Recruiting Tip: How to write an effective email to a college coach

Recruiting Tip: How to write an effective email to a college coach

Recruiting Column

Recruiting Tip: How to write an effective email to a college coach

The USA TODAY High School Sports Recruiting Tips are provided by our recruiting partner, Playced.com.

There are only so many ways to generate interest from college coaches. You can sign up for a camp, try to connect on Twitter, schedule unofficial visits, or you can strategically email the coaches at the colleges that match your abilities. I know you’ve heard it before, but the most efficient way to start a dialogue with a college coach is to send personalized emails to programs that match your abilities.

That said, spend the time to get it right, or your email will be deleted after the coach reads just a few words. And remember, college recruiting is a little like baseball. If you get a hit in 3 out of 10 at bats, you will be in the Hall of Fame. If you get 3 responses from 10 emails, you will find a place to play.

Given the above facts, here are the specifics of an email strategy that should help.

What your emails should include

There are 3 critical things an email to any college coach should include:

  1. Accurate stats and/or metrics: The statistics you send to a college coach need to be a realistic picture of your abilities. I realize it’s tempting to “project” a little extra velocity to your fastball or to round down on your 40 time, but that does more harm than good. Every college coach is going to verify your stats before they waste the time to come see you in person. If the stats you provide don’t match what they are being told by your coaches or other scouts, then you will NEVER have a chance to compete for a roster spot with that school.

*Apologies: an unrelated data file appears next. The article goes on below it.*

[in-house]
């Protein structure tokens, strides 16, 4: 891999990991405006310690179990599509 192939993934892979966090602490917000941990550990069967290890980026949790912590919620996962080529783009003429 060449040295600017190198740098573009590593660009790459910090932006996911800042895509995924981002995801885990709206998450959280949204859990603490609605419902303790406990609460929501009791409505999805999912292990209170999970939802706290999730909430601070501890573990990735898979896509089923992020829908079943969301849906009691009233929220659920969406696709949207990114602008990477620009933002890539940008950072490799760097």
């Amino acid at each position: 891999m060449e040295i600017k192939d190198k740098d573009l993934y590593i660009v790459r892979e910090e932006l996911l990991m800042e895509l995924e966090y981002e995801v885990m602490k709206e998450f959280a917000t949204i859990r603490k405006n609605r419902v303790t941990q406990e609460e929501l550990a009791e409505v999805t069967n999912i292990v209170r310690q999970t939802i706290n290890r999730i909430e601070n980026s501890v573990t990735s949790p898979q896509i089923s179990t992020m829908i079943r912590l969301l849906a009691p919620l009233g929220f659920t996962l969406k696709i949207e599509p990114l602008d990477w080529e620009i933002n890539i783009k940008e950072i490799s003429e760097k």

2. A link to your highlight video:Video alone may not land you a scholarship, but it certainly will serve as a virtual handshake to any college coaching staff in the country. Video is an introduction to a college coach with than an honest, impartial evaluation of your abilities.
  3. The contact information for your current coach or coaches:This information gives a college coach an easy way to verify your stats and learn a little about you as a player, teammate and student. There are very few college coaches who will sign a player without at least talking to their high school coach.

Specific rules to follow

There is no detailed blueprint on the internet for an effective email strategy.  That said, your email should be short and to the point. Don’t waste a coach’s time with a 10-page autobiography on the greatness that is you. That email will be deleted immediately. Instead, send a brief overview of why you should be considered for their program and get to the point where a coach can make their initial assessment of you immediately.  Here are some suggestions:

  • Research the colleges you are contacting and personalize your message.
  • The subject line of your email should make the coach want to open it. For example, “1st Team All District Point Guard” or “Left handed pitcher sitting at 90 MPH.”
  • Your salutation should be to the specific coach by name (Dear Coach Smith).
  • Provide academic information: ACT or SAT score, GPA, class rank, honors, etc.
  • Provide athletic information: position, height, weight, honors, and relevant statistics.
    Provide a link to your video (if you have one).
  • Include a current game schedule with dates, locations and times.
  • If possible, have your current coach follow up with an email a few days after you send your email. If your coach is unable to send an email on your behalf, at least include his or her   contact information in your email.
  • If you don’t hear back from your first email, send a follow up email. If you don’t receive a response at that point, move on to other schools.
  • You might also consider creating an Athletic/Academic Resume and including much of the above information on the resume in an organized manner. This not only shortens your email, it also makes it easy for the college coach to review.

Many college programs have limited recruiting budgets and must focus on a particular geographic area to observe potential recruits. If you aren’t in that area, the coaches from those programs may never see you. A compelling email with an athletic/academic resume might open the door to a college that would otherwise never even see you.

Here’s the deal

Be strategic with the emails you send.  Only send them to appropriate colleges and don’t expect a 100 percent response rate. Follow the above suggestions and you should be good to go!

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